Making Space for Your Writing Seeds to Grow

This is an excerpt from my forthcoming guide to overcoming self-censorship.

Collage of diary page, woman's face, and flowers, copyright Ellerslie, 2013.

Image copyright Ellerslie, 2013. Used under license from

Writing requires the same kind of dedication to the work as does gardening. Even when nothing much appears to be happening inside, it’s important to feed the soil of the imagination so that creative ideas will take root.

Because your writing is rooted in you—in your experiences, interests, passions, beliefs, and feelings—it is an inherently organic process. When you honor your own individual creative rhythms, you make space inside for your ideas to grow.

The seeds of your writing can be found in everything that moves you and particularly in whatever is present for you when you sit down to write. You can find the seeds by looking around in your life for them, wherever you go, by noticing the things you find meaningful. You can also find the seeds by writing; they blow across your paper, through the sounds of your words and the thoughts in your sentences. If you pay attention, you will see that suddenly they are there for you to gather.

Because seeds need time to lie fallow, you can grow them by not forcing them into form before they are ready to take form—they will let you know when it’s time—and by planting them first in a small, private container, which you alone nurture. You can grow them by nourishing the soil of your imagination, long before it’s time to plant, by keeping a steady commitment to the garden, even if you can get to it only twenty minutes a day or an hour or two a week, just to go there and mix your hands through the soil and break up clumps that might block a young root’s passage.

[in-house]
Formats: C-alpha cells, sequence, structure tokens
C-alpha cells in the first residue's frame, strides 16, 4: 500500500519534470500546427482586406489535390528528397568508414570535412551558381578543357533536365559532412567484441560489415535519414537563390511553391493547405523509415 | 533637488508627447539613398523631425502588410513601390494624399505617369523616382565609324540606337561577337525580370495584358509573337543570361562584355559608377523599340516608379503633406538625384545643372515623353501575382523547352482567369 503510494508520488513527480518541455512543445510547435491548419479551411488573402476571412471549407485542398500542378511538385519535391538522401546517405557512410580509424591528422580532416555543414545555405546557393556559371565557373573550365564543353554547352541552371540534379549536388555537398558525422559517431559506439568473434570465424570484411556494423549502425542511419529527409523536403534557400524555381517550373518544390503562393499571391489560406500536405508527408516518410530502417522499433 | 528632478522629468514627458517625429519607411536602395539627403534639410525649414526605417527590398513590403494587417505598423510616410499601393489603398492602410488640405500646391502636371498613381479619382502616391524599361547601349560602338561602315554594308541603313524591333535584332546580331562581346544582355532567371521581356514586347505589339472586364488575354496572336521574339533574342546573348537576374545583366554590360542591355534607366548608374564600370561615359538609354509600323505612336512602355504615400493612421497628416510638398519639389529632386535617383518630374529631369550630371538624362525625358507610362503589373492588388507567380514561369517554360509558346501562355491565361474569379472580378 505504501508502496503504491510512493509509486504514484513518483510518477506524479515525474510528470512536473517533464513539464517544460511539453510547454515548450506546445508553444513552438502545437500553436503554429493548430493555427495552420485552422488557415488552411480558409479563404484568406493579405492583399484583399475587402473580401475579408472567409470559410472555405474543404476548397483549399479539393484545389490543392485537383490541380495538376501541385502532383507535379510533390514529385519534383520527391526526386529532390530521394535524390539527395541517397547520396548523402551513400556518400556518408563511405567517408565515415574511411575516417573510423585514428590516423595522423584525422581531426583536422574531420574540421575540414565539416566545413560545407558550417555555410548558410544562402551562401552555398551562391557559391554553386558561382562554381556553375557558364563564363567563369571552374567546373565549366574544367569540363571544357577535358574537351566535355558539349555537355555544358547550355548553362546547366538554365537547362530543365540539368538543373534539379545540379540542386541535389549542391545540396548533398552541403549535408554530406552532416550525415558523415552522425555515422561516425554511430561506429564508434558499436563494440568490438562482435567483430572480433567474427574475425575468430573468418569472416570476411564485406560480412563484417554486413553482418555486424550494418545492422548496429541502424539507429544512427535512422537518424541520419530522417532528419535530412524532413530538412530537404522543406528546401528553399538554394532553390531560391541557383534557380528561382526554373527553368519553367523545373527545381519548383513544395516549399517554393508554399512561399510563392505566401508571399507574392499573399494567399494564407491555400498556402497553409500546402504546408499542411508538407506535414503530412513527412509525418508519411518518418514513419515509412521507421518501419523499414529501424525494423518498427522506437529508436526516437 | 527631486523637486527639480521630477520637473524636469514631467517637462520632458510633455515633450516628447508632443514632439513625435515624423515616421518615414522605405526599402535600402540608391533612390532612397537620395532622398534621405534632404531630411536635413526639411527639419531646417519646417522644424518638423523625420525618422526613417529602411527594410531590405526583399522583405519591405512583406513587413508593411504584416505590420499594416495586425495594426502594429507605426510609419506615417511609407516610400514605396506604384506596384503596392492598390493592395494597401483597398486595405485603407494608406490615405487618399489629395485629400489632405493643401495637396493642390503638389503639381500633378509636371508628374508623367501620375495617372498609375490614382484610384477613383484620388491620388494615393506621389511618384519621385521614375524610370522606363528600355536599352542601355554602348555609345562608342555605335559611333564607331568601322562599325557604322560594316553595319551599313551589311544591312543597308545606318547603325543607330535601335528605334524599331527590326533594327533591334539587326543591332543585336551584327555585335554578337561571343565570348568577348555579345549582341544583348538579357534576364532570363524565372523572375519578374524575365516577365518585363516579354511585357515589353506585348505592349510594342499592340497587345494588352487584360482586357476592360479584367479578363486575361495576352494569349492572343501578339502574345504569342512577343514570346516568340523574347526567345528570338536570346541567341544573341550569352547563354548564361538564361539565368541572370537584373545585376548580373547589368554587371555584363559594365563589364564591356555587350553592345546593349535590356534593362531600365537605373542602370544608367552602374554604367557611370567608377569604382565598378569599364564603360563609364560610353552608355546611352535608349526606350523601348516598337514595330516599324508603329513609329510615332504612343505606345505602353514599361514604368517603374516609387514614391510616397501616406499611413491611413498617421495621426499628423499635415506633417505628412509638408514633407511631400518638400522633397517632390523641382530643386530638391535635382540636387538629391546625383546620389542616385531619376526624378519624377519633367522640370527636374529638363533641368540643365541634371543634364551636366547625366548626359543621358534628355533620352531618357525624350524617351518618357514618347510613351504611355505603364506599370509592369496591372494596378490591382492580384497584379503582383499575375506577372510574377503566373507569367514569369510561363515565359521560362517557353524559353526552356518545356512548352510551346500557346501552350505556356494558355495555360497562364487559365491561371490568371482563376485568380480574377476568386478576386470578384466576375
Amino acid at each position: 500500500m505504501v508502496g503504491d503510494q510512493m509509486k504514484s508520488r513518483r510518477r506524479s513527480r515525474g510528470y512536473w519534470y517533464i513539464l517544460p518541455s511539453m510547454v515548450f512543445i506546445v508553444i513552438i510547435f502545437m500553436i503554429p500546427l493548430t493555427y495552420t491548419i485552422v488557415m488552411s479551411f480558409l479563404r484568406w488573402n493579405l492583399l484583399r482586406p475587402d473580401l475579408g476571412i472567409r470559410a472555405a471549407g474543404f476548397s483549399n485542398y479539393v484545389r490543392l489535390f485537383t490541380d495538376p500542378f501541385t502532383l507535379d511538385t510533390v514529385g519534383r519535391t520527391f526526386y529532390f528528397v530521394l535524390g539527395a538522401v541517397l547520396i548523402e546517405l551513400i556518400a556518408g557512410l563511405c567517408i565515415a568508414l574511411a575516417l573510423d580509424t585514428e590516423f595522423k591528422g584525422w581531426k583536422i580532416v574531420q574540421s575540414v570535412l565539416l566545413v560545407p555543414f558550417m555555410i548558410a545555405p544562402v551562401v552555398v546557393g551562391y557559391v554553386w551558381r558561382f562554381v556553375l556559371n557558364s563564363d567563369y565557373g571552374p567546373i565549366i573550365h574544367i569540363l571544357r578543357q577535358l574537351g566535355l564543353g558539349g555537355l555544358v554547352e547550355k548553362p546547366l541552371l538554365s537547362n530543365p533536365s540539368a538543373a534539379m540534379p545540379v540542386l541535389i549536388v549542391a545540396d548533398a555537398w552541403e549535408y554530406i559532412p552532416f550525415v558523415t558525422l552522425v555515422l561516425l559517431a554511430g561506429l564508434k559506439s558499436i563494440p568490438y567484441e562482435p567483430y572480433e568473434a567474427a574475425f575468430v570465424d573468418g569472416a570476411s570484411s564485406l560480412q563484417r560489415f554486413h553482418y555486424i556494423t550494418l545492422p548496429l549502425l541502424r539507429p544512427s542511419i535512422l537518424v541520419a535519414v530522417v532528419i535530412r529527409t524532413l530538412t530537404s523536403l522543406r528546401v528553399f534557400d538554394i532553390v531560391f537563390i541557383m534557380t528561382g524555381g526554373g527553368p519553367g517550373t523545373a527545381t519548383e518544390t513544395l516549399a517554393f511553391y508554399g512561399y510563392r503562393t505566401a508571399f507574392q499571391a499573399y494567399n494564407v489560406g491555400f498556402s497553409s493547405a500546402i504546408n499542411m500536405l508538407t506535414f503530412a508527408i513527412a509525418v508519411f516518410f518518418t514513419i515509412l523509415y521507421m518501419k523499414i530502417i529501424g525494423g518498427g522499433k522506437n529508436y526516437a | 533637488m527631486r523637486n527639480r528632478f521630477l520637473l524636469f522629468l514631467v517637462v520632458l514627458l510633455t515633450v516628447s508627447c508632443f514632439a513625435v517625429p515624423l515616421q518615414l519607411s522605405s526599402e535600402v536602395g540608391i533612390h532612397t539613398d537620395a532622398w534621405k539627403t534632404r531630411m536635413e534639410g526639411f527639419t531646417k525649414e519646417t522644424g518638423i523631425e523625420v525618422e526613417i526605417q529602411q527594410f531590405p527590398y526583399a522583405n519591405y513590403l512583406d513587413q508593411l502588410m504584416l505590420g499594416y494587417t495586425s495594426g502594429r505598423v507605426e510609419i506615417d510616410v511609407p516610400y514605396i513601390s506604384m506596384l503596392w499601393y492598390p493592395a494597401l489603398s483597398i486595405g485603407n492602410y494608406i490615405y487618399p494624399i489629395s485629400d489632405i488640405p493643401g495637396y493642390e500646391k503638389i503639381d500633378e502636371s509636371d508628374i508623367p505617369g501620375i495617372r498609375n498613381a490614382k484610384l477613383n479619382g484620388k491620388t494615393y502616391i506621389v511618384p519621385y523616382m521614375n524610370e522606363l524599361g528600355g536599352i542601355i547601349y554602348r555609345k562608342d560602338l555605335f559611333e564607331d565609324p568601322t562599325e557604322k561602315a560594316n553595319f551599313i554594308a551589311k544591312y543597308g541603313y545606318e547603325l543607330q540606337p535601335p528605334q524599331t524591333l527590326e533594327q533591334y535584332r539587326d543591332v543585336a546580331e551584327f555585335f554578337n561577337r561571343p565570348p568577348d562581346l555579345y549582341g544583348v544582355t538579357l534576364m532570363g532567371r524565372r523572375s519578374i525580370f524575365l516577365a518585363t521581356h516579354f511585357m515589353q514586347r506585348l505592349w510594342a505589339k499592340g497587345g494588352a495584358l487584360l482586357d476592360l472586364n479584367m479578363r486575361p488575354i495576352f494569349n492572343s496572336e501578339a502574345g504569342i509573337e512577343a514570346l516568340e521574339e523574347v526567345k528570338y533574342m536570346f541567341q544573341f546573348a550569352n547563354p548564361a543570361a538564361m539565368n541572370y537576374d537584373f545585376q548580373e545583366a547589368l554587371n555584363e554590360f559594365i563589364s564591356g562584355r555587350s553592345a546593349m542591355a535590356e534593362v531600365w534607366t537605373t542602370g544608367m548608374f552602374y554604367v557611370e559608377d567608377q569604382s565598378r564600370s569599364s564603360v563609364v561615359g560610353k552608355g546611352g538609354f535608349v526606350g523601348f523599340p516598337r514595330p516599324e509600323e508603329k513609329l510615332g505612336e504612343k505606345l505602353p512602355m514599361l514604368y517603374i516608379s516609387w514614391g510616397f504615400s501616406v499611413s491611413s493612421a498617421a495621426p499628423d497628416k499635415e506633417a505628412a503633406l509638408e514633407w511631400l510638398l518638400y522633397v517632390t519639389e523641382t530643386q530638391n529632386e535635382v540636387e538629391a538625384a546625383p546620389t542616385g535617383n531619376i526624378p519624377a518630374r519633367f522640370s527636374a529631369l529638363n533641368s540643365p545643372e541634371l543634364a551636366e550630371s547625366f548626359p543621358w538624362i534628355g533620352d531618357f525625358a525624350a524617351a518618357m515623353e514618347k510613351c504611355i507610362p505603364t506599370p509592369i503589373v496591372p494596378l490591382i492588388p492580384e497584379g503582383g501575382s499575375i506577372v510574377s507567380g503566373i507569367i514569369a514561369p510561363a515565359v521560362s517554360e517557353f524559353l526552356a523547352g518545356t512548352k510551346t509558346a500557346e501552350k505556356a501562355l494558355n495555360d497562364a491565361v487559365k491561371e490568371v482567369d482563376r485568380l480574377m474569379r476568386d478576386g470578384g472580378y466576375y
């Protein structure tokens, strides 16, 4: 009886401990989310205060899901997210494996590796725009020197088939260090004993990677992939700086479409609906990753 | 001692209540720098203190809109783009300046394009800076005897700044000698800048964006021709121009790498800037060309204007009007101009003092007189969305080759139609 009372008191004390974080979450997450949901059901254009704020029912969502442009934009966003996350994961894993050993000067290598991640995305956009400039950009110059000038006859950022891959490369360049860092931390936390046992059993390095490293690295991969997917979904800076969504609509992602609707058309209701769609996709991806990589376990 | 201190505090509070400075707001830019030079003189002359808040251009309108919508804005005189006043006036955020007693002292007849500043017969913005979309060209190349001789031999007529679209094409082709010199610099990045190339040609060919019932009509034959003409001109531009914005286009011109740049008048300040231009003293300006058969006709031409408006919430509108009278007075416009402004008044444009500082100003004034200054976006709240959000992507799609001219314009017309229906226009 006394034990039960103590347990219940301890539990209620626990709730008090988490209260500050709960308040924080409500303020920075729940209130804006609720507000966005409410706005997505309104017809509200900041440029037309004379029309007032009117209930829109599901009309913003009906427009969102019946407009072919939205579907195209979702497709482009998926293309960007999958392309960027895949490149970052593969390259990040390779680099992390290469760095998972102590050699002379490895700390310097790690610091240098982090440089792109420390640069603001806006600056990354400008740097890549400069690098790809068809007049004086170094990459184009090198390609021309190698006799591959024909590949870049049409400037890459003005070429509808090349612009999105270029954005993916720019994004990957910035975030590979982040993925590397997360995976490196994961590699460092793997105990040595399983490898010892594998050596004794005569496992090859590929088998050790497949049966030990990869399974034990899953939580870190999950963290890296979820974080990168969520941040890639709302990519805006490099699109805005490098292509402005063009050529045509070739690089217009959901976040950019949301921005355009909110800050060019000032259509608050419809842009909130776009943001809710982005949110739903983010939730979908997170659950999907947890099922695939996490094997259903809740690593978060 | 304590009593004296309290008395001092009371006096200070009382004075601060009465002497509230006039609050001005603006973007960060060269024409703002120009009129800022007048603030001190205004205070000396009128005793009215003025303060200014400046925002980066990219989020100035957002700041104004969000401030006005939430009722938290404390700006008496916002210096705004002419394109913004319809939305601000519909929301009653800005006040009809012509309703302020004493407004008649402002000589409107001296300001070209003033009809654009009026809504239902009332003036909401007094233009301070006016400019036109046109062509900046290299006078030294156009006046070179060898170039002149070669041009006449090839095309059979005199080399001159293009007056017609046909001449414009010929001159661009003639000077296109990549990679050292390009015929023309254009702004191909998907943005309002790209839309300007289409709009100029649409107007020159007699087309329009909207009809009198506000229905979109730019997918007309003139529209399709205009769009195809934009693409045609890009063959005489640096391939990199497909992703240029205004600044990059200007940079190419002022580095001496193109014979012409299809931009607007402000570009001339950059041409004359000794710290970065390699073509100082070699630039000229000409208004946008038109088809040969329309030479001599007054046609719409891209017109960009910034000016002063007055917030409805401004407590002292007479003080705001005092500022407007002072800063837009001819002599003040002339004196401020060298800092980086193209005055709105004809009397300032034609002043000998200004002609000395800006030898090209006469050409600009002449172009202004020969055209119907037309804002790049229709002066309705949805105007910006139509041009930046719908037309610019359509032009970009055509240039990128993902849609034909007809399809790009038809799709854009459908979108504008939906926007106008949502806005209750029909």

For the time being, if you’re not ready to produce, forget about being productive. Stick with brief, regular journal writing or do writing exercises instead; the exercises in this book [or on this blog!] may prompt you to write generatively, for self-exploration and for fun.

Give yourself the freedom to write any way you please—fast, slow, neat, sloppy, choppy, flowing, earnest, angry, silly, poetically, factually, fictionally—and to use whatever tools you like—pens, pencils, crayons, paints, a typewriter, or a computer. Date your journal entries and writing exercises so you can look back over them later and put them into historical perspective.

As you write, check in with yourself to see how things are going; that may be all you need to do to work through resistance and cheer yourself on.

When you write to discover, to get clear, to learn more about yourself, your interests and passions, you begin to follow your intuition, which leads you through cycles of darkness and light, emptiness and fullness, to dormant seeds that later bloom into unexpected growth. From the tiniest seeds of your experience—from the voices that whisper inside you to the snatches of strangers’ speech that drift to your ears, from an image that pops into your mind out of nowhere to the landscapes you dream and the paths you walk along every day—from these seeds of experience and imagination, anything can grow. With these seeds, every blossom in your writing garden begins.

Read “Cultivating Your Writing Seeds” for ideas about how to collect and nurture writing ideas.


  1. EC Writer says:

    As you’ve positioned it, gardening is a wonderful metaphor for writing. I find that gardening feels like a chore, until I get used to doing it. Once I make it part of my routine, it becomes natural to want to step outside and wander through the pathways of my garden, checking on the progress of a newly planted squash or tomato, clearing space around a particular plant to give it more light and air to grow. Such is true for writing as well! I esp. like what you said about letting seeds lie fallow, nurturing them in a quiet and private place. How true. Lovely advice here for any writer.

    • Thanks so much. I’m glad you like this post. Just back from a writing retreat, I went outside to check on my garden and started pulling weeds. I’ll plant another day. Now it’s time to write!